Search Engine Optimisation (SEO) can be incredibly rewarding when you finally get what you’ve been working for: first-page positions for your best keywords. For me that means getting on the first page of results for the word "copywriter", so it’s gratifying that things are going well right now.
But I have to admit it was a long, hard slog to get there. SEO takes time! You can be optimising up to the eyeballs and getting all the high-quality backlinks you can find, only to see no change in your current position at the back-end of nowhere.
So why is that? Why is it that you can one day be nowhere for a keyword you’re trying to get seen for, then quite soon after – and without having done anything different to what you always do – be right up there with your competitors, fighting it out for top spot?
It’s to do with what’s called the sandbox. All the search engines, including Google, the most important one, use secret, time-based indicators that slow down your progress to the top. And they do this for good reasons; it’s not just to mess with your mind. One very important reason is so that they can be sure the sites they reward with good positions are legitimate. If they didn’t do that, it would be the easiest thing in the world to set up a fraudulent site – offering to "sell" designer goods, taking customers’ money and never actually sending anything, for example – optimise it up to the eyeballs with hundreds of inbound links and on-site SEO, grab top positions, then run off before the cops catch up with them.
The search engines also, to greater and lesser extents, like to check that you aren’t indulging in "black-hat" search engine optimisation practices. What’s "black-hat"? An old-school example would be if you were trying to optimise your site for, let’s say, the word "Gucci". You think to yourself, "Okay, how can I mention Gucci a zillion times and get all the optimisation benefits that will accrue without making the site unreadable? I know! I’ll write Gucci in white font over a white background at the bottom of the page!" Doing this would allow human readers to view what they think is a perfectly normal web page while at the same time giving the search engines, which look at websites in a completely different way to humans, many repetitions of the word "Gucci" – to the effect that the search engines are fooled into thinking the site they are looking at is an authority on the topic and reward it with a first-page position.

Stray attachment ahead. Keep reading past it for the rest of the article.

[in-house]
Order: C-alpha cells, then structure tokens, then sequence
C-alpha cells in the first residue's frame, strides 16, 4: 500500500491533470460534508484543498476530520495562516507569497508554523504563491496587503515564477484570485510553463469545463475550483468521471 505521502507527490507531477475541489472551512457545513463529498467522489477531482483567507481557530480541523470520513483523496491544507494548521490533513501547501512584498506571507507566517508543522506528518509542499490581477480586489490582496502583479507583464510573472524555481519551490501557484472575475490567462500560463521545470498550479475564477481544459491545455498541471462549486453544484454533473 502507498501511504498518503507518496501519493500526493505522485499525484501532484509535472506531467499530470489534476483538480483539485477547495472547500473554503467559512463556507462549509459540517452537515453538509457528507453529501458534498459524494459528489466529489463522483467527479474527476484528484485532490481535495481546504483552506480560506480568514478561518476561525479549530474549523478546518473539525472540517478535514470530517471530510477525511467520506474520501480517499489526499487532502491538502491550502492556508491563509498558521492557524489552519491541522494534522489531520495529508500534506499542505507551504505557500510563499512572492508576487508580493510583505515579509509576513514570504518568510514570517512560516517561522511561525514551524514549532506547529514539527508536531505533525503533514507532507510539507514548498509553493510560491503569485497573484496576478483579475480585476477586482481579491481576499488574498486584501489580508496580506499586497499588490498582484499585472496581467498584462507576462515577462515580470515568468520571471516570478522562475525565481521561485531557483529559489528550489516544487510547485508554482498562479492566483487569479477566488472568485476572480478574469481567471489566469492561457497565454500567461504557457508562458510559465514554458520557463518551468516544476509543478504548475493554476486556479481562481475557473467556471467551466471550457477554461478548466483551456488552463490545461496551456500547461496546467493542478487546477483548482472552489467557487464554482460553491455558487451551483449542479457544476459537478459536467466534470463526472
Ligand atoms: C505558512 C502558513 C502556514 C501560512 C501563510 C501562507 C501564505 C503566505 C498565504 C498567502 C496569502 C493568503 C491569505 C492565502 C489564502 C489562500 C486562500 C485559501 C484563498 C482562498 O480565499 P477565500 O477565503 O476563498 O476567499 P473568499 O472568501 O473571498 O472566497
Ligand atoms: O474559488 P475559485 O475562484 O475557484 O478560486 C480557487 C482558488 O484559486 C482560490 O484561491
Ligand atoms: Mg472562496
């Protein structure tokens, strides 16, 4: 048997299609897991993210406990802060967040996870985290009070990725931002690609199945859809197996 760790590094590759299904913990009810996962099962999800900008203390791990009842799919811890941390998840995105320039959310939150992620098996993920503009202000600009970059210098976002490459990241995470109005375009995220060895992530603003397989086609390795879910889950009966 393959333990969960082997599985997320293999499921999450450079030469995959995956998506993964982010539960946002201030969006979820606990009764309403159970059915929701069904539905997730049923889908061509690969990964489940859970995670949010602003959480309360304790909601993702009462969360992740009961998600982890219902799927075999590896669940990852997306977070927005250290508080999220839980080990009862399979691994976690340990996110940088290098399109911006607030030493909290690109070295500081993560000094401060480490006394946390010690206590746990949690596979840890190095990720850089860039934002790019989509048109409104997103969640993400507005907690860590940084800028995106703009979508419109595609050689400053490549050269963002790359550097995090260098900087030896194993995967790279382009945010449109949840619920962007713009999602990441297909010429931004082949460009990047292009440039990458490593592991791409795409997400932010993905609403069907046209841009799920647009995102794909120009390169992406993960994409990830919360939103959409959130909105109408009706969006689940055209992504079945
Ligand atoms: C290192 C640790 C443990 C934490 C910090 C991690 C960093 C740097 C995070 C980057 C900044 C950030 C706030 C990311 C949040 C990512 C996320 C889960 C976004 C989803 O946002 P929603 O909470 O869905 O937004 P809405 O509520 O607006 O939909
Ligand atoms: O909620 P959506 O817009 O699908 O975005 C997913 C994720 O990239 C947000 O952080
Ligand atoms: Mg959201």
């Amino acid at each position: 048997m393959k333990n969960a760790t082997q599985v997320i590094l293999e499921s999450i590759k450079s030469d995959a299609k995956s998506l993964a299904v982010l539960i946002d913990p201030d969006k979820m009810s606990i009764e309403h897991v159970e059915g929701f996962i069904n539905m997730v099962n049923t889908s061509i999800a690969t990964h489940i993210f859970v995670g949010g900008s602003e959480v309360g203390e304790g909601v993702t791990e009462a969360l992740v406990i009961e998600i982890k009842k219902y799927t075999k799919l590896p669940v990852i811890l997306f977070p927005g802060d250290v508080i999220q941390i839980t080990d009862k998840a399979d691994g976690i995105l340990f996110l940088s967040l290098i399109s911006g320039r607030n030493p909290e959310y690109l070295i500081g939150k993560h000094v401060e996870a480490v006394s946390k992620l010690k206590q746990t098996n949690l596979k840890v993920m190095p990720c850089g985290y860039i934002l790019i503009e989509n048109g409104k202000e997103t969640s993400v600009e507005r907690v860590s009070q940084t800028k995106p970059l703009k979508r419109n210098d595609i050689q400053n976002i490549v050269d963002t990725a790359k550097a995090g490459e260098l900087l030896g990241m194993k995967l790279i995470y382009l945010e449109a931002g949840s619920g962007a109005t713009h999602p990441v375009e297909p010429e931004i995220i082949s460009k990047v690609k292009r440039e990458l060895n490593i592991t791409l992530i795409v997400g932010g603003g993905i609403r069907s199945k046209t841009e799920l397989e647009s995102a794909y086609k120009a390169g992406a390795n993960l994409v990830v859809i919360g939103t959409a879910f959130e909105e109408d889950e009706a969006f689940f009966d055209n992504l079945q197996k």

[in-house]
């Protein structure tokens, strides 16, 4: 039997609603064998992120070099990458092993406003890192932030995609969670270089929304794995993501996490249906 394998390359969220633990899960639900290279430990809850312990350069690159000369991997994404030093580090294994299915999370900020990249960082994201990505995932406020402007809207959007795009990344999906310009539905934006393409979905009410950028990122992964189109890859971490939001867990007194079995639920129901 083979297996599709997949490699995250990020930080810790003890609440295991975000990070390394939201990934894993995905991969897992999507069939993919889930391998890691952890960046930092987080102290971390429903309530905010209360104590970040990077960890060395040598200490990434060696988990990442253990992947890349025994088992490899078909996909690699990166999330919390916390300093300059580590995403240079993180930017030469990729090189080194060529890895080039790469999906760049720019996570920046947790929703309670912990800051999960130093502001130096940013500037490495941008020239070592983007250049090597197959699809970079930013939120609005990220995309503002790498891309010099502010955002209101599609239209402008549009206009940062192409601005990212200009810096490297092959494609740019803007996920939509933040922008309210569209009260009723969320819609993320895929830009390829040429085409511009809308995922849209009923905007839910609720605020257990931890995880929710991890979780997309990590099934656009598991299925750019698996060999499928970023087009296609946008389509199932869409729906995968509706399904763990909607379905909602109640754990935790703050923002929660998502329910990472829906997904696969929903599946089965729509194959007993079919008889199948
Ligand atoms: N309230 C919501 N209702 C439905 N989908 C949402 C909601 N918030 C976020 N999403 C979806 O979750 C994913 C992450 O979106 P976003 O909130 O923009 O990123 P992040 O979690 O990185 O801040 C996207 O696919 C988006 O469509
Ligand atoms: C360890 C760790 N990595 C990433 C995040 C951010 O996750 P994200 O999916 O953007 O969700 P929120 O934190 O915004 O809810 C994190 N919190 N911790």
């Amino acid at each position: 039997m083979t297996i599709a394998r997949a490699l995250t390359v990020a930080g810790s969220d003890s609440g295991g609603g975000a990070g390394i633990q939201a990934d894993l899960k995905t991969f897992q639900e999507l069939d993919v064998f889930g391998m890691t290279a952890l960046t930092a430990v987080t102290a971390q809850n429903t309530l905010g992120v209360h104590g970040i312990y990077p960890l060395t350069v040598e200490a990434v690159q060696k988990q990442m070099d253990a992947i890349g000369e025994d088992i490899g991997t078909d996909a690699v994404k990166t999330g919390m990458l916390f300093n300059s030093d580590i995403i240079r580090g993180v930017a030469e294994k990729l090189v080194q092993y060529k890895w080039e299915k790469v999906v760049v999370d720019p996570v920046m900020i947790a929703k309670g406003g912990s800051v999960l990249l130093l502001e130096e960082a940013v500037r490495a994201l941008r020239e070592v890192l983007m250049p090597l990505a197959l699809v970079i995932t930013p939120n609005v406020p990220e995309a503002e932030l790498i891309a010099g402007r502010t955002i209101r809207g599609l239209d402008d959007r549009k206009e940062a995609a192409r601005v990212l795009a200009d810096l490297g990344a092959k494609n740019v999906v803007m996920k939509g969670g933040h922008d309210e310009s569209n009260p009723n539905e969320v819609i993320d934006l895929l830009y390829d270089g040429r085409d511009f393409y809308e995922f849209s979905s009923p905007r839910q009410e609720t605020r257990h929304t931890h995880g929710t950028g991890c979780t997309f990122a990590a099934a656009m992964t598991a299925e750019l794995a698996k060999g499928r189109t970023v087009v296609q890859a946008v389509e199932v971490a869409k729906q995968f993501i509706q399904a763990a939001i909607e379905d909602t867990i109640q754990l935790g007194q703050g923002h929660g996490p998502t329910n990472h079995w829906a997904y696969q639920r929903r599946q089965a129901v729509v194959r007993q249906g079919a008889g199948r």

Well, the search engines are wise to that kind of mischief and will penalise you severely if you start to mess them around. But they need time to check through your code – which is why they make you wait. You can rank for your target keywords and keyphrases in a month or two in MSN, in four months or so in Yahoo, and in up to a year in Google. A year!
So what can you do about that? Well, if you’re in a real hurry the obvious solution is to use pay-per-click advertising. That’ll get you the position you want immediately. The only thing is, you’ll have to pay for it. I don’t know about you, but I just hate paying money. For anything! So I’m happy to wait.
This is what you should do:
- Make sure your on-site optimisation is all done.
- Get good-quality links coming in to your site. In other words, links that are relevant to your field, authoritative, and from trusted sources.
- Go and have a cup of tea.
- Go to bed and get a good night’s sleep.
- Get up the next morning, check your site to see what you can tweak, then go and get some more inbound links.
Then one day you’ll wake up, sleepily enter your site’s optimised search term into Google while fully expecting to be stranded on page 37, and the world will be a much better place when you’re number seven on page one out of five million results. And that’s when you’ll wish you had an identical twin you could kiss.
London Marathon 2009 Update: Sigh. It’s no good. The leg I injured back in September is better now – more or less – but still feels very fragile whenever I do anything adventurous on it. Like running. The rumour is that the London Marathon actually requires quite a lot of running, so I’m going to defer until 2010. But it’s going to happen, believe me! Thanks for all your support.